- You get both Windows Hello facial recognition and a fingerprint reader for biometric security — the latter is appreciated if you’re working with a mask on.
- You have a MicroSD card slot to expand storage easily.
- There’s is a button that will both kill your webcam in software and cover it with a tiny little cover. ensuring no one can spy on you.
- There’s also a microphone mute button.
- There’s a keyboard shortcut for the HP Command Center, where you have a good degree of control over power profiles, including a preview of CPU temperature and fan speeds.
- An N-Trig stylus is included, and it mercifully charges quickly via USB-C
Starting at $1,150, it’s priced very reasonably too. That base spec includes an 11th Gen Intel Core i5, 8GB of RAM, and 256GB of storage, and a 1920 x 1280 display. That should honestly be more than enough for the average PC user. My review model came with the Core i7 processor, the OLED display, 1TB of storage, and 16GB of RAM, which currently yield a $1680 price in HP’s configurator. The only upgrade I think is really significant is opting for 16GB of RAM, and upgrading from 256GB of storage to 512 is only 30 bucks extra, so might as well do it for future-proofing. This configuration costs $1,310.
The nitpicky stuff
The OLED quirks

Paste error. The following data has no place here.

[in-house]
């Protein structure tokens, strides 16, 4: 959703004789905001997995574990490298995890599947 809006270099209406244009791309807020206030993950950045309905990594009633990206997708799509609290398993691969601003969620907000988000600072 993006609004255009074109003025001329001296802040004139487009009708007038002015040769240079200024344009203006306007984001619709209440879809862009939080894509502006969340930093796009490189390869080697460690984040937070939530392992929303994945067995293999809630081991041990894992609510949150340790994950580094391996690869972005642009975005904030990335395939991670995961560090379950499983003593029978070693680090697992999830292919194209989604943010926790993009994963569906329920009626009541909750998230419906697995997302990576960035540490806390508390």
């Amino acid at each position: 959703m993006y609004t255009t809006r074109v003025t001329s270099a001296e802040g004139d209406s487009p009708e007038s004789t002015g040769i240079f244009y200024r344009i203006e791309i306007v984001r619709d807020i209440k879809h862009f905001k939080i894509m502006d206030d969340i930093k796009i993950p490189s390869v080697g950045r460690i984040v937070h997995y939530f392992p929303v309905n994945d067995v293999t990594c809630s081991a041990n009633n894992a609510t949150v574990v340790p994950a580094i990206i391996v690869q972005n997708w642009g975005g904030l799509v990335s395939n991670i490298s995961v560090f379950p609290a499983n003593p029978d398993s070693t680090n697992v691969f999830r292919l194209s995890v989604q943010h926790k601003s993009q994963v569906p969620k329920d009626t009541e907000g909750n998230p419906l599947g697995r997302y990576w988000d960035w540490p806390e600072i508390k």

OLED is cool. The pitch-black darkness is amazing when watching videos in low light. But the OLED panel in the Spectre x360 14 isn’t as good as we’ve come to expect from the OLED screens in the phones of 2021.
For one, the display is grainy when displaying solid colors, and it’s particularly visible with white backgrounds. It’s already noticeable when using the device as a laptop, but becomes even more apparent when you’re using it as a tablet where your face will typically be closer to the screen.
For another, edges around text can be a little fuzzy with greenish-purple hues. These are both very subtle effects, but if you’re the type of person who noticed these things with the OLED phones of yesteryear, you’re sure to notice it here.
The Spectre x360 shines in videos and photos, somewhat ironically it’s when doing basic stuff like reading text and writing documents that I prefer a good old IPS panel. I think I prefer having an OLED to an LCD panel of similar resolution, but just barely.
The stylus input
I’m one of those weirdos that actually use the stylus all the time. I’ve been a Surface user for years, so I use the stylus to take a ton of handwritten notes, write out equations, do selections in Photoshop, etc. My PC is quite literally my notebook, replacing pen and paper for me years ago.